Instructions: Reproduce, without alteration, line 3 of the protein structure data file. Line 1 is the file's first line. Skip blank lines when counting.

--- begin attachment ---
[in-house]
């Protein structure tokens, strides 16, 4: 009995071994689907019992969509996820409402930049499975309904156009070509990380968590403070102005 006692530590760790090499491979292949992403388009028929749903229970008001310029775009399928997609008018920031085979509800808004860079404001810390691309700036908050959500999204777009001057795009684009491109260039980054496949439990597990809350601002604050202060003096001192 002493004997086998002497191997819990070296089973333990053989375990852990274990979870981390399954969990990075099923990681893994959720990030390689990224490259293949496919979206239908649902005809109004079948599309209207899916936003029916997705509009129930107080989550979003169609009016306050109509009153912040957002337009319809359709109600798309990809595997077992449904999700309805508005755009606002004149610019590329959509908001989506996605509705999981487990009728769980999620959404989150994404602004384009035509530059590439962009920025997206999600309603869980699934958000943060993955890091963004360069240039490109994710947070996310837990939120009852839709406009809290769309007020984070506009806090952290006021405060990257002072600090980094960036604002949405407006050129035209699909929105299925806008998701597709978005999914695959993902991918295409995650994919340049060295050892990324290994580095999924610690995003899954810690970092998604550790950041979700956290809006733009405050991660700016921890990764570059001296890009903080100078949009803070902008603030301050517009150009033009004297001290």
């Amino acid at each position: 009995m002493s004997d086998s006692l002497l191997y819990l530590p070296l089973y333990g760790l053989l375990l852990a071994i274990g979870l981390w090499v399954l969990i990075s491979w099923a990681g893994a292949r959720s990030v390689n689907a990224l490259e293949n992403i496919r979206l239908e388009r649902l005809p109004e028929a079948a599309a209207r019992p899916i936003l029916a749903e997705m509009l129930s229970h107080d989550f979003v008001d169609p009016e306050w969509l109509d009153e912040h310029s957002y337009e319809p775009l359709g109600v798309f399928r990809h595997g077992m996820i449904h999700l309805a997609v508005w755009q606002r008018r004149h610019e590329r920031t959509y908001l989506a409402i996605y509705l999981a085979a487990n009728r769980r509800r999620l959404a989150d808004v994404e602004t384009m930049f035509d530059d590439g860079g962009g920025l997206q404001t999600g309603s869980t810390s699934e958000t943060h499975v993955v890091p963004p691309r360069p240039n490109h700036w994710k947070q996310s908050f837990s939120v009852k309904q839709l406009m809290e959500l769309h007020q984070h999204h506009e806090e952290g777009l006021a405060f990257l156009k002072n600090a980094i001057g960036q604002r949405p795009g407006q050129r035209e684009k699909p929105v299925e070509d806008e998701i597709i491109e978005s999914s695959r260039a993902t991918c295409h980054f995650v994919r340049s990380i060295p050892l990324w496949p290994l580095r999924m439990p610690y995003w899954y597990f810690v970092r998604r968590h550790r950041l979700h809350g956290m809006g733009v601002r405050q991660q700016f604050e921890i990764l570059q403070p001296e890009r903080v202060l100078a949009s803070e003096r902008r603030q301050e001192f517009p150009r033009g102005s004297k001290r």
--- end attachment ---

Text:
């Amino acid at each position: 009995m002493s004997d086998s006692l002497l191997y819990l530590p070296l089973y333990g760790l053989l375990l852990a071994i274990g979870l981390w090499v399954l969990i990075s491979w099923a990681g893994a292949r959720s990030v390689n689907a990224l490259e293949n992403i496919r979206l239908e388009r649902l005809p109004e028929a079948a599309a209207r019992p899916i936003l029916a749903e997705m509009l129930s229970h107080d989550f979003v008001d169609p009016e306050w969509l109509d009153e912040h310029s957002y337009e319809p775009l359709g109600v798309f399928r990809h595997g077992m996820i449904h999700l309805a997609v508005w755009q606002r008018r004149h610019e590329r920031t959509y908001l989506a409402i996605y509705l999981a085979a487990n009728r769980r509800r999620l959404a989150d808004v994404e602004t384009m930049f035509d530059d590439g860079g962009g920025l997206q404001t999600g309603s869980t810390s699934e958000t943060h499975v993955v890091p963004p691309r360069p240039n490109h700036w994710k947070q996310s908050f837990s939120v009852k309904q839709l406009m809290e959500l769309h007020q984070h999204h506009e806090e952290g777009l006021a405060f990257l156009k002072n600090a980094i001057g960036q604002r949405p795009g407006q050129r035209e684009k699909p929105v299925e070509d806008e998701i597709i491109e978005s999914s695959r260039a993902t991918c295409h980054f995650v994919r340049s990380i060295p050892l990324w496949p290994l580095r999924m439990p610690y995003w899954y597990f810690v970092r998604r968590h550790r950041l979700h809350g956290m809006g733009v601002r405050q991660q700016f604050e921890i990764l570059q403070p001296e890009r903080v202060l100078a949009s803070e003096r902008r603030q301050e001192f517009p150009r033009g102005s004297k001290r």